Developmental biology - The Cell Membrane|
A First Time Look At How Serotonin Opens Receptors
A first description of how serotonin activates full-length receptor down to individual atoms...
Serotonin receptors are common drug targets for dulling pain, gastrointestinal dysfunction, and mood disorders. But little is known about this three-dimensional structure. Details about the serotonin receptor structure could give important clues to designing better drugs with less side effects. And now, for the first time, a team from Case Western Reserve University School of Medicine uses high-powered microscopes, so that researchers can view serotonin ataching to its receptor on a cell surface. The work is published in Nature and reveals details about receptors that could improve drug design and treat a multitude of diseases.
Serotonin receptors dot the surface of cell membranes throughout the body, including the brain, stomach, and the nervous system. Drugs that inhibit serotonin receptors help control post-operative nausea, support cancer therapies, and treat gastrointestinal conditions like irritable bowel syndrome. They also are used as anti-depressants, while promoting attention and memory. But broad application comes with side effects - partly due to less than optimal drug-receptor interactions.
"Successful design of safer therapeutics has been slowed because there is a limited understanding of the structure of the serotonin receptor itself, and what happens after serotonin binds to it. Our work is the first to describe how serotonin activates the full-length serotonin receptor down to the level of detail nearly at the individual atom."
Sudha Chakrapani PhD, Associate Professor of Physiology and Biophysics, Case Western Reserve University School of Medicine, Cleveland, Ohio, USA.
Using prize-winning microscopy, Chakrapani's team studied serotonin as it interacted with its receptor revealing that serotonin attaches to the receptor and twists open the channel.
Open channels allow molecules to travel from outside the cell to inside. Researchers watched as sodium molecules passed through newly opened channels, highlighting distinct shapes conforming to the serotonin receptor. Receptors make a cell permeable to certain molecules - a key insight for drug developers. They also revealed which portions of the receptor are critical for proper functioning of the channel.
An entire serotonin-receptor occupies a space about a few billionths of a meter across. Microscopes only recently are able to capture such tiny molecules as the cutting-edge technology 'cryo-electron microscopy' recently earning a 2017 Nobel Prize in chemistry. High-powered microscopes take snapshots of proteins in action, compiling them into three-dimensional models. In the past year this technology has helped research at Case Western Reserve to view proteins in kidney stones and other ailments. Chakrapani used "cryo-EM" last year to look only at the serotonin receptor, laying the foundation for this present study. The hope is that these findings lead to drugs targeted to specific regions and functions of specific serotonin receptors.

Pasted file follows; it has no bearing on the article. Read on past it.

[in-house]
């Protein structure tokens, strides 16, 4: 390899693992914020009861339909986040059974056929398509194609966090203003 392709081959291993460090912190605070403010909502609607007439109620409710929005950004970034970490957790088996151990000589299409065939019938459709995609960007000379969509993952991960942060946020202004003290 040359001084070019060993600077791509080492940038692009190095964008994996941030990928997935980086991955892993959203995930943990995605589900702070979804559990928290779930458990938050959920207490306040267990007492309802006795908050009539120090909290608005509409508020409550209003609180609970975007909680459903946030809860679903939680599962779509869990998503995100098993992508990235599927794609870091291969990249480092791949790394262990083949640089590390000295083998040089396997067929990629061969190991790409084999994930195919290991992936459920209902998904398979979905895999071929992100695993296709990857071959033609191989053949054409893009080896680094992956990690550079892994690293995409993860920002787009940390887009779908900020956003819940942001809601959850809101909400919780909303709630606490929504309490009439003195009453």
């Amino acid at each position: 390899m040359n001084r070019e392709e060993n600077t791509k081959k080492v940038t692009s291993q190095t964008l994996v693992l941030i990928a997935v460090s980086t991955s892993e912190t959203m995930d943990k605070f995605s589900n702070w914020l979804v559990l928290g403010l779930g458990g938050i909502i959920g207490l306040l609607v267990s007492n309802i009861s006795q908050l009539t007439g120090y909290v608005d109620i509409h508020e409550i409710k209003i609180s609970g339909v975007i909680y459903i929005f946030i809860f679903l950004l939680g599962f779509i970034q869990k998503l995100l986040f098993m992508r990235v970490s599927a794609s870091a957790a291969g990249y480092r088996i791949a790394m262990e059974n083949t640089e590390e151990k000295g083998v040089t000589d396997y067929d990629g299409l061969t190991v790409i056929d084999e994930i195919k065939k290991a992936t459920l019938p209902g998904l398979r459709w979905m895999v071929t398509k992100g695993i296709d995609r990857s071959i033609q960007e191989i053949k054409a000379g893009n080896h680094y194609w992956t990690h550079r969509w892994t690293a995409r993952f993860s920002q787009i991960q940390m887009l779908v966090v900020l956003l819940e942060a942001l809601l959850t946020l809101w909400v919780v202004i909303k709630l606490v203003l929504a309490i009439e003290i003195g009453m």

"It's likely new and different drugs can work as effective serotonin inhibitors, especially if they're designed to work differently than current drugs. We're actively pursuing approaches to help design safer therapeutics to modulate the serotonin receptor and treat a range of conditions."
Sandip Basak PhD, postdoctoral fellow in Chakrapani's lab and first author.
The 5-HT3A serotonin receptor1, a cationic pentameric ligand-gated ion channel (pLGIC), is the clinical target for management of nausea and vomiting associated with radiation and chemotherapies2. Upon binding, serotonin induces a global conformational change that encompasses the ligand-binding extracellular domain (ECD), the transmembrane domain (TMD) and the intracellular domain (ICD), the molecular details of which are unclear. Here we present two serotonin-bound structures of the full-length 5-HT3A receptor in distinct conformations at 3.32 ┼ and 3.89 ┼ resolution that reveal the mechanism underlying channel activation. In comparison to the apo 5-HT3A receptor, serotonin-bound states underwent a large twisting motion in the ECD and TMD, leading to the opening of a 165 ┼ permeation pathway. Notably, this motion results in the creation of lateral portals for ion permeation at the interface of the TMD and ICD. Combined with molecular dynamics simulations, these structures provide novel insights into conformational coupling across domains and functional modulation.
Sandip Basak, Yvonne Gicheru, Shanlin Rao, Mark S. P. Sansom & Sudha Chakrapani.
This research was supported in part by the National Cancer Instituteĺs National Cryo-EM Facility at the Frederick National Laboratory for Cancer Research, and we thank them for the imaging time. We thank the Cleveland Center for Membrane and Structural Biology for the access to cryo-EM instrumentation, D. Major for assistance with hybridoma and cell culture at Department of Ophthalmology and Visual Sciences (NIH Core Grant P30EY11373), W. Boron for Xenopus oocytes and access to the oocyte rig, and G. Klesse and S. Tucker for the Channel Annotation Package methodology. This work was supported by an NIH grant (1R01GM108921), a cryo-EM supplement (3R01GM108921-03S1) to S.C. and an AHA postdoctoral Fellowship to S.B. (17POST33671152).
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After serotonin attaches to the receptor it twists open the channel
Image Credit: Case Western Reserve University School of Medicine